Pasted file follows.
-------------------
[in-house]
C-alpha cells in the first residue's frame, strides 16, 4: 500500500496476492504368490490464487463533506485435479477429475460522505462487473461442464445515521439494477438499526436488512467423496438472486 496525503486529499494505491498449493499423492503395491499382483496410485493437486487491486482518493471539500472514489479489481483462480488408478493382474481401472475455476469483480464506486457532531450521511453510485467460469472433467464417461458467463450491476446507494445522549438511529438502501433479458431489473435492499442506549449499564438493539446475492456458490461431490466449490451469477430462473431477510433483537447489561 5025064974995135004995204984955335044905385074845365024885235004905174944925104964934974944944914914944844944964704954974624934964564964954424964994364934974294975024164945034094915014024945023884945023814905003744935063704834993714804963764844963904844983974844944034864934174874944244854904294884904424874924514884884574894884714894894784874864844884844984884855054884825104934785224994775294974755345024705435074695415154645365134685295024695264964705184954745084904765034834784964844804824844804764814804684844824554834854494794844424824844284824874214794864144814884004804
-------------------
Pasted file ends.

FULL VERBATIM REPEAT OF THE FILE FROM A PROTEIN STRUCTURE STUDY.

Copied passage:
[in-house]
C-alpha cells in the first residue's frame, strides 16, 4: 500500500496476492504368490490464487463533506485435479477429475460522505462487473461442464445515521439494477438499526436488512467423496438472486 496525503486529499494505491498449493499423492503395491499382483496410485493437486487491486482518493471539500472514489479489481483462480488408478493382474481401472475455476469483480464506486457532531450521511453510485467460469472433467464417461458467463450491476446507494445522549438511529438502501433479458431489473435492499442506549449499564438493539446475492456458490461431490466449490451469477430462473431477510433483537447489561 5025064974995135004995204984955335044905385074845365024885235004905174944925104964934974944944914914944844944964704954974624934964564964954424964994364934974294975024164945034094915014024945023884945023814905003744935063704834993714804963764844963904844983974844944034864934174874944244854904294884904424874924514884884574894884714894894784874864844884844984884855054884825104934785224994775294974755345024705435074695415154645365134685295024695264964705184954745084904765034834784964844804824844804764814804684844824554834854494794844424824844284824874214794864144814884004804